Olympics: No total ban for Russia from Rio, duty of global sports bodies to vet doping records

International Olympic Committee president Thomas Bach speaks during a press conference on June 21.
International Olympic Committee president Thomas Bach speaks during a press conference on June 21.PHOTO: AFP

LAUSANNE (REUTERS, AFP) - Russia will not face a blanket ban from the Rio Olympics, after the International Olympic Committee (IOC) announced that it would be the responsibility of each sporting federation to check the doping records of Russian competitors under its jurisdiction.

The IOC has been under huge pressure to throw the country out of the Games after a second World Anti-Doping Agency-funded investigation found proof of a doping programme directed by the Russian state.

However, at its second emergency meeting in a week, the IOC's executive board opted against a collective sanction and asked all international sports federations affected by Russia's cheating to make their own judgments on eligibility against a set of strict criteria.

A statement from the IOC after the meeting said: "Entry (to the Rio Olympics) will be accepted by the IOC."

The announcement follows Wada's call for a Rio ban in response to an independent report that found evidence of widespread state-sponsored doping by Russian athletes at the 2014 Winter Olympics in Sochi.

It was feared that a complete ban would be such an unprecedented move that could spark the Olympic movement's worst crisis in decades.

According to an independent report from Wada, Russia's Sports Ministry directed a vast doping programme with support from the FSB intelligence agency.

More than 30 sports were affected by the cheating that went on during the 2014 Sochi Games and other major events, said the Wada report released last week by Canadian law professor Richard McLaren.

Wada, along with 14 national anti-doping agencies - including the United States, Canada and Germany - as well as multiple national Olympic committees, have urged the IOC to ban Russia from Rio.

With the Rio Games set to start on Aug 5, the IOC has taken every last agonising day before ruling on one of the toughest questions it has faced in recent history.

The key issue is whether the extent of the alleged cheating in Russia gives the IOC grounds to punish athletes with no positive drug tests on their record.

"We will have to take a very difficult decision," IOC president Bach said last week, addressing the ethical and legal tension "between a collective ban for all Russian athletes, and... the natural right to individual justice for every clean athlete in the world".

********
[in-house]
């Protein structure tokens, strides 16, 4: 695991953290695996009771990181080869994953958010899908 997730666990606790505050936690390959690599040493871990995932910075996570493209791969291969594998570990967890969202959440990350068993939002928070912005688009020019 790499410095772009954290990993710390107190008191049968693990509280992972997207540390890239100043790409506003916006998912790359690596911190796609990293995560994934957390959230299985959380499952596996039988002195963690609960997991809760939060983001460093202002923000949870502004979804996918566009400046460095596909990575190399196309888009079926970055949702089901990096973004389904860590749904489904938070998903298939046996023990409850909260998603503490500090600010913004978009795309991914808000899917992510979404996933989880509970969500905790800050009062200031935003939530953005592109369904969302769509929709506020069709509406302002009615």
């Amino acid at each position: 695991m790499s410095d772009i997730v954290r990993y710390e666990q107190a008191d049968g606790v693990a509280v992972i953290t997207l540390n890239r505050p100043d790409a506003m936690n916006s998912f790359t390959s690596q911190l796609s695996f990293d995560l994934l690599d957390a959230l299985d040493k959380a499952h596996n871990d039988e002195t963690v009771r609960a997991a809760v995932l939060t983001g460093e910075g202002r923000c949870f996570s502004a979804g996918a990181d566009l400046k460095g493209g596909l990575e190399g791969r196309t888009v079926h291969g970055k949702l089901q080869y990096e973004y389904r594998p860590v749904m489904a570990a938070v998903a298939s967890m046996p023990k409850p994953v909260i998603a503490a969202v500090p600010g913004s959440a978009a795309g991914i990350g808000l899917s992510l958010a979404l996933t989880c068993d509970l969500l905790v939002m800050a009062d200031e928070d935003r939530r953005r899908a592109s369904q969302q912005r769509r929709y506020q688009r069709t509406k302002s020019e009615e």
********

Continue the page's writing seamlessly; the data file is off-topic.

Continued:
Officials in Moscow led by Russian President Vladimir Putin have vowed to help crack down on doping while voicing fierce opposition to the prospect of a blanket ban.

The last Soviet leader, Mikhail Gorbachev, also intervened: "For me, the principle of collective punishment is unacceptable," wrote the 85-year-old in a statement, asking Bach to make a "just decision".

Russia's entire track and field squad have already been banned from Rio by the International Association of Athletics Federation's, the sport's governing body, over an earlier Wada report which detailed "state-supported" doping.

The Court of Arbitration for Sport (CAS) last week rejected an appeal by 67 Russian athletes against the IAAF ban.

The IOC has said it would study the CAS ruling closely as it tried to assess the legal basis for a collective national suspension.

Meanwhile, an ongoing IOC reanalysis of samples from Beijing 2008 and London 2012 revealed 45 new doping failures.

That took the total number of positive drug tests to 98 since a retesting programme was launched, underscoring the severity of the doping crisis within the Olympics.

If the IOC had banned Russia from Rio, it will be the first time a country has been excluded since 1988, when South Africa's IOC suspension over apartheid was still in force.

The most extensive set of national bans came at the 1920 Games in Antwerp, when a long list of World War I "aggressors" - including Germany, Austria, Turkey and Hungary - were told to stay away.

Multiple countries have boycotted Games, however, notably the United States at Moscow 1980, which preceded Russia's boycott of Los Angeles 1984.